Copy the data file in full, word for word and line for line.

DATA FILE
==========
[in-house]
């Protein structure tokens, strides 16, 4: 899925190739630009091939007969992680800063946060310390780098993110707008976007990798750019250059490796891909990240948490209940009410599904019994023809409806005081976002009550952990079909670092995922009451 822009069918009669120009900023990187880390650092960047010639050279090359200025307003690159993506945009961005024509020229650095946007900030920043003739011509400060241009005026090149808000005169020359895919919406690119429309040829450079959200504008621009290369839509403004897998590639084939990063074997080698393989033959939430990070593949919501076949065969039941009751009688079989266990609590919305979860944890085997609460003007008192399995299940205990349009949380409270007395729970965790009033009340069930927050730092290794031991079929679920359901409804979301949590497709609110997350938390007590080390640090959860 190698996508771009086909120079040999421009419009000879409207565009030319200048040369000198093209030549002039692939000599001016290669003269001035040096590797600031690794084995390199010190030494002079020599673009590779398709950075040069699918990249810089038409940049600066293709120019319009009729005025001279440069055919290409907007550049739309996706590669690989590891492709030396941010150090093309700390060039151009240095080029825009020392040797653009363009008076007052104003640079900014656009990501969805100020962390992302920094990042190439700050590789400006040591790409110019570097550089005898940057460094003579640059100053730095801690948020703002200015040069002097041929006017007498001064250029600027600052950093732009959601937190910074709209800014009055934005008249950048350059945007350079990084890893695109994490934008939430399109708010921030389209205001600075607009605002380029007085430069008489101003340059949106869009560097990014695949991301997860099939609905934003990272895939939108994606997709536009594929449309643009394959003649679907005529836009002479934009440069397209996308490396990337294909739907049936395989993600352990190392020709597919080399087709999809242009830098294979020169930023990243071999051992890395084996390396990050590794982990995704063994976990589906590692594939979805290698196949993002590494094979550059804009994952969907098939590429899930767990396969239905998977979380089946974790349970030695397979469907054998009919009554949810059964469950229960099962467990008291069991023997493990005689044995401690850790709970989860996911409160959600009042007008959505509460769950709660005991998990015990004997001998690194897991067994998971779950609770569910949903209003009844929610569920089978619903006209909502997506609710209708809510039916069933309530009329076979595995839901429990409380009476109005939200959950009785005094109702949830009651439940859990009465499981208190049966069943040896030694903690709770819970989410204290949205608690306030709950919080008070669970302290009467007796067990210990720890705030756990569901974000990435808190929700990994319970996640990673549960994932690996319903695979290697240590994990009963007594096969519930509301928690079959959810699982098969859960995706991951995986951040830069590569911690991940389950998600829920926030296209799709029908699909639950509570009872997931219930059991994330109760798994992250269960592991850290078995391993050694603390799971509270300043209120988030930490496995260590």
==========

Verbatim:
[in-house]
């Protein structure tokens, strides 16, 4: 899925190739630009091939007969992680800063946060310390780098993110707008976007990798750019250059490796891909990240948490209940009410599904019994023809409806005081976002009550952990079909670092995922009451 822009069918009669120009900023990187880390650092960047010639050279090359200025307003690159993506945009961005024509020229650095946007900030920043003739011509400060241009005026090149808000005169020359895919919406690119429309040829450079959200504008621009290369839509403004897998590639084939990063074997080698393989033959939430990070593949919501076949065969039941009751009688079989266990609590919305979860944890085997609460003007008192399995299940205990349009949380409270007395729970965790009033009340069930927050730092290794031991079929679920359901409804979301949590497709609110997350938390007590080390640090959860 190698996508771009086909120079040999421009419009000879409207565009030319200048040369000198093209030549002039692939000599001016290669003269001035040096590797600031690794084995390199010190030494002079020599673009590779398709950075040069699918990249810089038409940049600066293709120019319009009729005025001279440069055919290409907007550049739309996706590669690989590891492709030396941010150090093309700390060039151009240095080029825009020392040797653009363009008076007052104003640079900014656009990501969805100020962390992302920094990042190439700050590789400006040591790409110019570097550089005898940057460094003579640059100053730095801690948020703002200015040069002097041929006017007498001064250029600027600052950093732009959601937190910074709209800014009055934005008249950048350059945007350079990084890893695109994490934008939430399109708010921030389209205001600075607009605002380029007085430069008489101003340059949106869009560097990014695949991301997860099939609905934003990272895939939108994606997709536009594929449309643009394959003649679907005529836009002479934009440069397209996308490396990337294909739907049936395989993600352990190392020709597919080399087709999809242009830098294979020169930023990243071999051992890395084996390396990050590794982990995704063994976990589906590692594939979805290698196949993002590494094979550059804009994952969907098939590429899930767990396969239905998977979380089946974790349970030695397979469907054998009919009554949810059964469950229960099962467990008291069991023997493990005689044995401690850790709970989860996911409160959600009042007008959505509460769950709660005991998990015990004997001998690194897991067994998971779950609770569910949903209003009844929610569920089978619903006209909502997506609710209708809510039916069933309530009329076979595995839901429990409380009476109005939200959950009785005094109702949830009651439940859990009465499981208190049966069943040896030694903690709770819970989410204290949205608690306030709950919080008070669970302290009467007796067990210990720890705030756990569901974000990435808190929700990994319970996640990673549960994932690996319903695979290697240590994990009963007594096969519930509301928690079959959810699982098969859960995706991951995986951040830069590569911690991940389950998600829920926030296209799709029908699909639950509570009872997931219930059991994330109760798994992250269960592991850290078995391993050694603390799971509270300043209120988030930490496995260590």